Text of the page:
In other words, the Argentinians with probably the highest risk of injury or disease and subsequent healthcare and medicine are also the citizens with the least sufficient access to viable sources of healthcare. Argentina is on the right track in terms of creating a universal healthcare system.

That said, the South American nation needs to implement a more complete system that truly affords people from all walks of life with adequate medicine and treatment. Otherwise, poverty’s effect on health in Argentina will continue and, with it, a seemingly inescapable cycle.

NGO Involvement

All that in mind, there are still several NGOs focused on improving the healthcare and treatment situations in Argentina. Child Family Health International, for example, aims to increase awareness of primary care and treatment issues in Argentina by bringing in students and doctors from other countries to work with Argentinian physicians and patients. Aside from that, other larger entities such as the World Health Organization are also working to increase awareness of health issues in Argentina. This organization provides pertinent data and information regarding Argentina’s healthcare and coverage system to incite activism and aid for the South American nation.

As for organizations focused on more specific health-related issues, the AIDS Healthcare Foundation has worked since its creation in 2013 to provide support for testing and treatment of HIV/AIDS in Argentina. In fact, the organization supports seven Argentinian clinics and their nearly 12,000 patients and has performed more than 120,000 HIV tests for citizens in the last six years.

As long as organizations like these continue to create awareness and provide assistance, the healthcare and treatment situations will continue to improve, thus lessening poverty’s effect on health in Argentina.

Ethan Marchetti
Photo: Flickr


Climate Change and Public Health: A Crucial ConnectionPublic health and the environment do not, on the surface, seem like related topics, but their relationship is crucial to protecting all people and living things.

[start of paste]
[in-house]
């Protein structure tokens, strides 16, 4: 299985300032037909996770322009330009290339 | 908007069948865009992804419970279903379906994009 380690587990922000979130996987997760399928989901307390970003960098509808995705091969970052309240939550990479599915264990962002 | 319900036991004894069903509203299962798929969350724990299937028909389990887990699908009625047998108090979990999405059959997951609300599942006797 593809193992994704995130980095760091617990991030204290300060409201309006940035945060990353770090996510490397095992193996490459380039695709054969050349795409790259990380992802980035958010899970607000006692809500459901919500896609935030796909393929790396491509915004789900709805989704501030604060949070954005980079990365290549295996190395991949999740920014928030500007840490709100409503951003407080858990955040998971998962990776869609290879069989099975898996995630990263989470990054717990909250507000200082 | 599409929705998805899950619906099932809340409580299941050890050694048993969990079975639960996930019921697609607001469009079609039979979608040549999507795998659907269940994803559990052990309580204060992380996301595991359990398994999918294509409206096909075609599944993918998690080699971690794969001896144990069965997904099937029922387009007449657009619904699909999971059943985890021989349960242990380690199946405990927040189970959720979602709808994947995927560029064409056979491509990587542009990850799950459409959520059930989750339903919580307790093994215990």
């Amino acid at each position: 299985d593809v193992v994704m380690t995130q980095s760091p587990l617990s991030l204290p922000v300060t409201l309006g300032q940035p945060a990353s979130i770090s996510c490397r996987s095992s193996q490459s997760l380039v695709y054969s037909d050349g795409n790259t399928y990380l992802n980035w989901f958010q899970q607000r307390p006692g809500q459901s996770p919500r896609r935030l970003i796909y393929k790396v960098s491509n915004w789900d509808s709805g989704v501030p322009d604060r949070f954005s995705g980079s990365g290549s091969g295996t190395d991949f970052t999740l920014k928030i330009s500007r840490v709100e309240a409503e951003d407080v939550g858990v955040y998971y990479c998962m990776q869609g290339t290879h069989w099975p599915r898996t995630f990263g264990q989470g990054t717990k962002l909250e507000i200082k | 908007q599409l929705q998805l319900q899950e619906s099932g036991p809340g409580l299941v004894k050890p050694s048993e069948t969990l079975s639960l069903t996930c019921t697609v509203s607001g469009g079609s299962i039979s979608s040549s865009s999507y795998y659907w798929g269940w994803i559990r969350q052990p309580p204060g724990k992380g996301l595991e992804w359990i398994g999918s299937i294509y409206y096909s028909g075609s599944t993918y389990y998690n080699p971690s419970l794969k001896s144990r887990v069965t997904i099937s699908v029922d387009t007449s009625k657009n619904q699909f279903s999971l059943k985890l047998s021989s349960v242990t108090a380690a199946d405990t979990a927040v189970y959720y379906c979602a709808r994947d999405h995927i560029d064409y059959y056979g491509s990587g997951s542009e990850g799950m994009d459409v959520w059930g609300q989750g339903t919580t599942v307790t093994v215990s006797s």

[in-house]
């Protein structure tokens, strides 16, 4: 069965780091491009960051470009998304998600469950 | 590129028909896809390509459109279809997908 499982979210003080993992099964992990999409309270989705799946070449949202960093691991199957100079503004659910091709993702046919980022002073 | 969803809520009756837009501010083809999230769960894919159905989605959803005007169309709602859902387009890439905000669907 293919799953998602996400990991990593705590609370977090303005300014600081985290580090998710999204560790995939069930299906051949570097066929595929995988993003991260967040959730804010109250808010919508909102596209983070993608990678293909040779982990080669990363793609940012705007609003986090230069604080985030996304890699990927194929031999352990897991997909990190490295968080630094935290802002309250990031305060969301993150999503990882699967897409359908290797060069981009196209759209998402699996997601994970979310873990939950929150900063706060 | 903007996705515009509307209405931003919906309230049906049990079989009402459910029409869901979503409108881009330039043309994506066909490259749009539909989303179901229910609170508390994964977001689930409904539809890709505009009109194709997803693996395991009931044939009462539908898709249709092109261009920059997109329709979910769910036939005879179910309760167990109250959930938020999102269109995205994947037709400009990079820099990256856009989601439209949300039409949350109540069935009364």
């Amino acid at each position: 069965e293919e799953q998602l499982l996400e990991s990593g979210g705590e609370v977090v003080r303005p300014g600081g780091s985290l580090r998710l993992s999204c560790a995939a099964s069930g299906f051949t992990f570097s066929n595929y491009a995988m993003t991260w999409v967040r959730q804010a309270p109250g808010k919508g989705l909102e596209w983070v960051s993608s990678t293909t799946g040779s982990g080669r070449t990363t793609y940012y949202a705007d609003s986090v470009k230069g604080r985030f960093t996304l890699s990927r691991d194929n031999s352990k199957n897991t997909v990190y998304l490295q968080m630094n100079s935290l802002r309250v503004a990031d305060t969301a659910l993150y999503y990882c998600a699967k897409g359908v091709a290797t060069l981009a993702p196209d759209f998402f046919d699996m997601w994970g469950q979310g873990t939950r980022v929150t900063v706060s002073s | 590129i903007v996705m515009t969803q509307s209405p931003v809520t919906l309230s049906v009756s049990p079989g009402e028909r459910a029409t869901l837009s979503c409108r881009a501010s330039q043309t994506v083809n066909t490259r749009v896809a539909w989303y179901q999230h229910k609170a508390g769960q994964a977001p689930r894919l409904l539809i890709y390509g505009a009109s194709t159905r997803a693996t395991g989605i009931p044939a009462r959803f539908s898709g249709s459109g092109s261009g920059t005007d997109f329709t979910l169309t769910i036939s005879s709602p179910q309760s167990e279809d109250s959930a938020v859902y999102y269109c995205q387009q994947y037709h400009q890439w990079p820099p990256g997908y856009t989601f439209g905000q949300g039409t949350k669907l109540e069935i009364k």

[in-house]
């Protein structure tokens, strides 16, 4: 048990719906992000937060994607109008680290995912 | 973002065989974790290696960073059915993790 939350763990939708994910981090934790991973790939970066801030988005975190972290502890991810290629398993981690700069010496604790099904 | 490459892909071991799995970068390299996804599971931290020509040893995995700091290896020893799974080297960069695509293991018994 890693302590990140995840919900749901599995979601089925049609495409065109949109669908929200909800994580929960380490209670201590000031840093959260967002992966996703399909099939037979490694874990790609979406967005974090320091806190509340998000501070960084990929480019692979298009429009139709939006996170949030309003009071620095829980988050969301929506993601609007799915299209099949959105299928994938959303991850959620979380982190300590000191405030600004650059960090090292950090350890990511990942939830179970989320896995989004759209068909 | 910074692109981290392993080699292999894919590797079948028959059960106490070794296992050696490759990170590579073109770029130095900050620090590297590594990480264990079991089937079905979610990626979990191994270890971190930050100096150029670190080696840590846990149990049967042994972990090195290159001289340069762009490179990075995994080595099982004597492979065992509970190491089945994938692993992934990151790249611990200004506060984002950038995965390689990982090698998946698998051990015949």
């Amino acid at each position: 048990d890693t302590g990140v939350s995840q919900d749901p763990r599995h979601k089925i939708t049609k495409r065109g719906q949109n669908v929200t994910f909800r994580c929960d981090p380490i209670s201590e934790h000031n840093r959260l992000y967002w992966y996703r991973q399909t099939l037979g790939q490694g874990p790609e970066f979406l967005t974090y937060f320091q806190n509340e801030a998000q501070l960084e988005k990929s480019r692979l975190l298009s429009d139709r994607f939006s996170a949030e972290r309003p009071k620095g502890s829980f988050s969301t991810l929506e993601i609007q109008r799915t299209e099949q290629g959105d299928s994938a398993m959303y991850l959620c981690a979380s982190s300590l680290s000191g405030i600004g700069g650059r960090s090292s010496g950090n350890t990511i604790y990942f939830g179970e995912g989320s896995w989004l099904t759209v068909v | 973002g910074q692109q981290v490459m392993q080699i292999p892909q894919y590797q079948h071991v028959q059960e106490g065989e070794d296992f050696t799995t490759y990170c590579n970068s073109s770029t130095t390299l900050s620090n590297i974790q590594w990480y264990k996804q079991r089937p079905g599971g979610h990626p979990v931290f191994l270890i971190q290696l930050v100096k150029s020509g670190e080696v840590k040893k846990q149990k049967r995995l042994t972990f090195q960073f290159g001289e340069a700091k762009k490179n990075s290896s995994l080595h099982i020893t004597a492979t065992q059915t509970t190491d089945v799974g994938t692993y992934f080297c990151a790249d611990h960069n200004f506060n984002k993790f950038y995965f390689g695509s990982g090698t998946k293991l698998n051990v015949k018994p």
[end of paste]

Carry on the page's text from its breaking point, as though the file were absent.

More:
More and more scientists and health professionals are agreeing that the connection between climate change and public health is an area of increasing concern. As the effects of climate change on lessening biodiversity and worsening severe weather become more transparent, the changing environment is having dire effects, especially on impoverished populations.

While human health is now, by most metrics, better than it has ever been, ongoing planetary changes threaten to reverse this progress. These threats require a new approach to health research and policy called “planetary health.”

In broad terms, planetary health asserts that humanity cannot sustain itself while ecological life suffers. Like traditional public health, it defines health broadly, including physical, mental and social well-being. It therefore considers health not just on an individual basis, but across entire populations.

For example, nutrition is becoming a growing concern as water scarcity and social degradation continue as they currently are. Decreased biodiversity also limits how many crops people can grow as well as threatens the livelihoods of many – especially rurally based and often impoverished demographics. City dwellers and those in developed countries might not see immediate losses, but those who produce the least emissions while living in poverty will be at the greatest disadvantage.

Many health organizations are now recognizing this connection between climate change and public health. Child Family Health International recently vouched support for the Planetary Health and One Health Movements, each dedicated to applying a collaborative, multidisciplinary approach to address potential or existing risks that originate at an ecological level. The organization offers many programs under both movements to target a wide array of disciplines aiming to support planetary health, food waste reduction, low environmental impact diet, improved governance, efficient water usage, ending deforestation and family and city planning.